The differential diagnosis of back pain in children includes:
- Mechanical pain
- Recognized trauma – motor vehicle accident, fall, twisting/lifting heavy object
- Unrecognized trauma – sitting for long time i.e. bicycling, playing an instrument), operating vibratory equipment
- Fracture – hip, spondylolysis, spondylolisthesis
- Vertebral slipped epiphysis
- Arthritis – Juvenile rheumatoid arthritis, ankylosing spondylitis, spondyloarthropathy, Reiter syndrome
- Avascular necrosis of the femoral head
- Disc disease
- Hip disease
- Lumbosacral radiculopathy
- Iliotibial band syndrome
- Mechanical pain
- Osteomyelitis – Staphylococcus, Streptococcus, Tuberculosis
- Sacroiliac joint infection
- Primary – often spinal cord tumor, less commonly primary bone tumor
- Metastatic – also less common from distant sites but drop metastases from brain tumors may occur
- Abdominal disease
- Crohn’s disease
- Genetic – congenital or metabolic
- Psychiatric – depression, drug seeking, conversion disorder, malingering
- Sickle cell disease
Questions for Further Discussion
1. What signs or symptoms make serious organic pathology more likely in children?
2. What evaluation can be considered to work-up back pain?
- Symptom/Presentation: Back Pain
- Specialty: General Pediatrics | Orthopaedic Surgery and Sports Medicine | Radiology / Nuclear Medicine / Radiation Oncology
- Age: Teenager
To Learn More
To view pediatric review articles on this topic from the past year check PubMed.
Information prescriptions for patients can be found at MedlinePlus for this topic: Back Pain
To view current news articles on this topic check Google News.
To view images related to this topic check Google Images.
de Inocencio J. Musculoskeletal pain in primary pediatric care: analysis of 1000 consecutive general pediatric clinic visits. Pediatrics. 1998 Dec;102(6):E63.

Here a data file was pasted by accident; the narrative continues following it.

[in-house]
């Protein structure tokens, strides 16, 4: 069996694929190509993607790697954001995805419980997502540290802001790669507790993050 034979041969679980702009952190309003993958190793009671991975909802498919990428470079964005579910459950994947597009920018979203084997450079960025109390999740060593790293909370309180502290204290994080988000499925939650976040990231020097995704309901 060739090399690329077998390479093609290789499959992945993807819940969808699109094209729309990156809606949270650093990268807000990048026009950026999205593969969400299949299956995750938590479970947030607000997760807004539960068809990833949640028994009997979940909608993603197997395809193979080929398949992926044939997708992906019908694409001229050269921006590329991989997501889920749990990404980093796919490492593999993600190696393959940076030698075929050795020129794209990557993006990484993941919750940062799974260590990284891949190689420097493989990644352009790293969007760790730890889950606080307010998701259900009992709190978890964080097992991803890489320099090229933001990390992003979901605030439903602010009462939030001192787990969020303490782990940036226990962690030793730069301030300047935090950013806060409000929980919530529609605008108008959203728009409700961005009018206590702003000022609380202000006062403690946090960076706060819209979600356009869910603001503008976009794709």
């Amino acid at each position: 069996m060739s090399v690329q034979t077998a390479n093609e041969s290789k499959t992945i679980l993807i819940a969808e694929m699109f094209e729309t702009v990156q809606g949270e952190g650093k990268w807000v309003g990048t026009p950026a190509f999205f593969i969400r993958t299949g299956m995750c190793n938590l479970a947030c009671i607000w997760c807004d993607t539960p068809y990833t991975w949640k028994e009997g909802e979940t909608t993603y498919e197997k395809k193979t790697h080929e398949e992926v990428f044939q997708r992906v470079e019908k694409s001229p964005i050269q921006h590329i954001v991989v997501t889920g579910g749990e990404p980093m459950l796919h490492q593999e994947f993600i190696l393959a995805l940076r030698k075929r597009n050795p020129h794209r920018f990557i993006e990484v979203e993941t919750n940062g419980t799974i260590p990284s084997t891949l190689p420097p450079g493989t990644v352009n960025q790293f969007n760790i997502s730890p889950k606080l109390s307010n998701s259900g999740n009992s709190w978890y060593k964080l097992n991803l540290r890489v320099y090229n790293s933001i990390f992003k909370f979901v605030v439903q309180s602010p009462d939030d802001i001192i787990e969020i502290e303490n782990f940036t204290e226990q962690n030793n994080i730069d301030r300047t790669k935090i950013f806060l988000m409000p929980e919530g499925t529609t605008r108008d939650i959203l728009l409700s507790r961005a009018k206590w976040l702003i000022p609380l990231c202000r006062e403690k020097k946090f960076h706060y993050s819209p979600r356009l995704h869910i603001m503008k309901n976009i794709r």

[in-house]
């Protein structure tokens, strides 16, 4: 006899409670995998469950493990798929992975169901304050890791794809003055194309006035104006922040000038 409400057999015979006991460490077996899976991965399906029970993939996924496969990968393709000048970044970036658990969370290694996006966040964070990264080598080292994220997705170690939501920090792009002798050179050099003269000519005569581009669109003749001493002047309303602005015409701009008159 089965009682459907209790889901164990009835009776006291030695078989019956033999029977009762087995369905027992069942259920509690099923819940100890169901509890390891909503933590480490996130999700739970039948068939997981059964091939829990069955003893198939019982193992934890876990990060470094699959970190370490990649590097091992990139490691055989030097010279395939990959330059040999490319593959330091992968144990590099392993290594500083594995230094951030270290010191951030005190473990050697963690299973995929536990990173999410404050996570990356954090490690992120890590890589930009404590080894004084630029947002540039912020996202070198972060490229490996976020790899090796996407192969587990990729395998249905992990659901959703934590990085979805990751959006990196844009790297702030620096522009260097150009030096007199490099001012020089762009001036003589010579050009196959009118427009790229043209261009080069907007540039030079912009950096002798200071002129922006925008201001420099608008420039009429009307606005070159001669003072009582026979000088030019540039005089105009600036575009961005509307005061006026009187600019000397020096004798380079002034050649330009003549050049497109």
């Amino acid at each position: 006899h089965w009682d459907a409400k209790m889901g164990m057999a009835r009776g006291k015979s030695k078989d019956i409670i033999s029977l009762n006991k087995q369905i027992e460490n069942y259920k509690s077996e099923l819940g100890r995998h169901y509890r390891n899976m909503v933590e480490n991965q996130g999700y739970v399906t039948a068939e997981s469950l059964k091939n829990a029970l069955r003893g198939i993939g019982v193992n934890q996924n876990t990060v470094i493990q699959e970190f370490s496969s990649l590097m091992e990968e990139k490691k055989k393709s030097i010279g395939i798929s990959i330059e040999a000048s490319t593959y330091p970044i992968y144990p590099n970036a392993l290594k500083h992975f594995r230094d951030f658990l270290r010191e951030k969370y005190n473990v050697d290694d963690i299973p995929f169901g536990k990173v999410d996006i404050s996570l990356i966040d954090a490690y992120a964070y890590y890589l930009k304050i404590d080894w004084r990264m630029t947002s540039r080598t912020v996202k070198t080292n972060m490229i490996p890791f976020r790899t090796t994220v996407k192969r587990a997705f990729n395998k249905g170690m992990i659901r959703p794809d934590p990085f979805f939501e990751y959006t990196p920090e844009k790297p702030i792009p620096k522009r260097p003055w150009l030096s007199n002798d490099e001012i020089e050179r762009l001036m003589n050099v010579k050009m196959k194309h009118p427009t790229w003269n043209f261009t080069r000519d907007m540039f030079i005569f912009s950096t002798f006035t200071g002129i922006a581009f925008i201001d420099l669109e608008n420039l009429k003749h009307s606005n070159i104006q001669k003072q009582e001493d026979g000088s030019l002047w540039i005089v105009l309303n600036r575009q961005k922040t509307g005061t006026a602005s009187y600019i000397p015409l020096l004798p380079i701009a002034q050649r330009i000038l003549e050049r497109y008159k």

Jones GT, Watson KD, Silman AJ, Symmons DP, Macfarlane GJ. Predictors of low back pain in British schoolchildren: a population-based prospective cohort study. Pediatrics. 2003 Apr;111(4 Pt 1):822-8.
Sherman AL, Gotlin R. Sacroiliac Joint Injury: Treatment & Medication. eMedicine. Available from the Internet at http://emedicine.medscape.com/article/96054-treatment (rev. 4/28/2008, cited 9/21/2010).
Hills EC, Mechanical Low Back Pain. eMedicine. Available from the Internet at http://emedicine.medscape.com/article/310353-overview (rev. 3/24/2010, cited 9/21/10).
ACGME Competencies Highlighted by Case
1. When interacting with patients and their families, the health care professional communicates effectively and demonstrates caring and respectful behaviors.
2. Essential and accurate information about the patients’ is gathered.
3. Informed decisions about diagnostic and therapeutic interventions based on patient information and preferences, up-to-date scientific evidence, and clinical judgment is made.
4. Patient management plans are developed and carried out.
7. All medical and invasive procedures considered essential for the area of practice are competently performed.
8. Health care services aimed at preventing health problems or maintaining health are provided.
9. Patient-focused care is provided by working with health care professionals, including those from other disciplines.
10. An investigatory and analytic thinking approach to the clinical situation is demonstrated.
11. Basic and clinically supportive sciences appropriate to their discipline are known and applied.
13. Information about other populations of patients, especially the larger population from which this patient is drawn, is obtained and used.
14. Knowledge of study designs and statistical methods to appraisal clinical studies and other information on diagnostic and therapeutic effectiveness is applied.
24. Cost-effective health care and resource allocation that does not compromise quality of care is practiced.
Donna M. D’Alessandro, MD
Professor of Pediatrics, University of Iowa Children’s Hospital